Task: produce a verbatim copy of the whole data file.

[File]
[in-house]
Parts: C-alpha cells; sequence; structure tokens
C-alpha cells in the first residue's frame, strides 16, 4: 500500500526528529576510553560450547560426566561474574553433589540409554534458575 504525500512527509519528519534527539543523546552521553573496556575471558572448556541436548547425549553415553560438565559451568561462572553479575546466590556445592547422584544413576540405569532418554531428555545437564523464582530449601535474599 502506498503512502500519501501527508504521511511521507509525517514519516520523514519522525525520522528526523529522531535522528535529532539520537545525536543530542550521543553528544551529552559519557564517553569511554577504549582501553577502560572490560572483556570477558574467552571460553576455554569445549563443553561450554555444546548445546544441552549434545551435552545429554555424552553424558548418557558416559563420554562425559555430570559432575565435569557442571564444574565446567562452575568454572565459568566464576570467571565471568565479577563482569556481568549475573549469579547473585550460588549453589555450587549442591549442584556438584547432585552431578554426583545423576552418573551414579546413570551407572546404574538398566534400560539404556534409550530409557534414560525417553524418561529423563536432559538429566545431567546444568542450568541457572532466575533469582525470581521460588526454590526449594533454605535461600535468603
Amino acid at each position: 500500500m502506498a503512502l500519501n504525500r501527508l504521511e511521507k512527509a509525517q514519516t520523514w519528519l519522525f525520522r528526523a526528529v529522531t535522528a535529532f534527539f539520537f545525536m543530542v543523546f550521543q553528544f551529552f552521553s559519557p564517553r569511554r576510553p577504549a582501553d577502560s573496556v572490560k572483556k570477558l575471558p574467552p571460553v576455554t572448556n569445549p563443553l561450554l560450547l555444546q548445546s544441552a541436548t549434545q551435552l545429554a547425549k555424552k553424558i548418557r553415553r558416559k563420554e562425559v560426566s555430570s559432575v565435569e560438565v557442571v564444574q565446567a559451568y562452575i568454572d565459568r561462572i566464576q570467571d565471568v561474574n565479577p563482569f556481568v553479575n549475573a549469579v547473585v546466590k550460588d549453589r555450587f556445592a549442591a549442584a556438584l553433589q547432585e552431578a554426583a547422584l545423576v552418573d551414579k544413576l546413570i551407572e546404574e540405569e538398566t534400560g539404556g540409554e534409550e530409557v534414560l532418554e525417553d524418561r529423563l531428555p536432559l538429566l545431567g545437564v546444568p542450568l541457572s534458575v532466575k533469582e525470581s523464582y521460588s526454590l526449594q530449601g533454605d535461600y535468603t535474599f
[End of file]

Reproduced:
[in-house]
Parts: C-alpha cells; sequence; structure tokens
C-alpha cells in the first residue's frame, strides 16, 4: 500500500526528529576510553560450547560426566561474574553433589540409554534458575 504525500512527509519528519534527539543523546552521553573496556575471558572448556541436548547425549553415553560438565559451568561462572553479575546466590556445592547422584544413576540405569532418554531428555545437564523464582530449601535474599 502506498503512502500519501501527508504521511511521507509525517514519516520523514519522525525520522528526523529522531535522528535529532539520537545525536543530542550521543553528544551529552559519557564517553569511554577504549582501553577502560572490560572483556570477558574467552571460553576455554569445549563443553561450554555444546548445546544441552549434545551435552545429554555424552553424558548418557558416559563420554562425559555430570559432575565435569557442571564444574565446567562452575568454572565459568566464576570467571565471568565479577563482569556481568549475573549469579547473585550460588549453589555450587549442591549442584556438584547432585552431578554426583545423576552418573551414579546413570551407572546404574538398566534400560539404556534409550530409557534414560525417553524418561529423563536432559538429566545431567546444568542450568541457572532466575533469582525470581521460588526454590526449594533454605535461600535468603
Amino acid at each position: 500500500m502506498a503512502l500519501n504525500r501527508l504521511e511521507k512527509a509525517q514519516t520523514w519528519l519522525f525520522r528526523a526528529v529522531t535522528a535529532f534527539f539520537f545525536m543530542v543523546f550521543q553528544f551529552f552521553s559519557p564517553r569511554r576510553p577504549a582501553d577502560s573496556v572490560k572483556k570477558l575471558p574467552p571460553v576455554t572448556n569445549p563443553l561450554l560450547l555444546q548445546s544441552a541436548t549434545q551435552l545429554a547425549k555424552k553424558i548418557r553415553r558416559k563420554e562425559v560426566s555430570s559432575v565435569e560438565v557442571v564444574q565446567a559451568y562452575i568454572d565459568r561462572i566464576q570467571d565471568v561474574n565479577p563482569f556481568v553479575n549475573a549469579v547473585v546466590k550460588d549453589r555450587f556445592a549442591a549442584a556438584l553433589q547432585e552431578a554426583a547422584l545423576v552418573d551414579k544413576l546413570i551407572e546404574e540405569e538398566t534400560g539404556g540409554e534409550e530409557v534414560l532418554e525417553d524418561r529423563l531428555p536432559l538429566l545431567g545437564v546444568p542450568l541457572s534458575v532466575k533469582e525470581s523464582y521460588s526454590l526449594q530449601g533454605d535461600y535468603t535474599f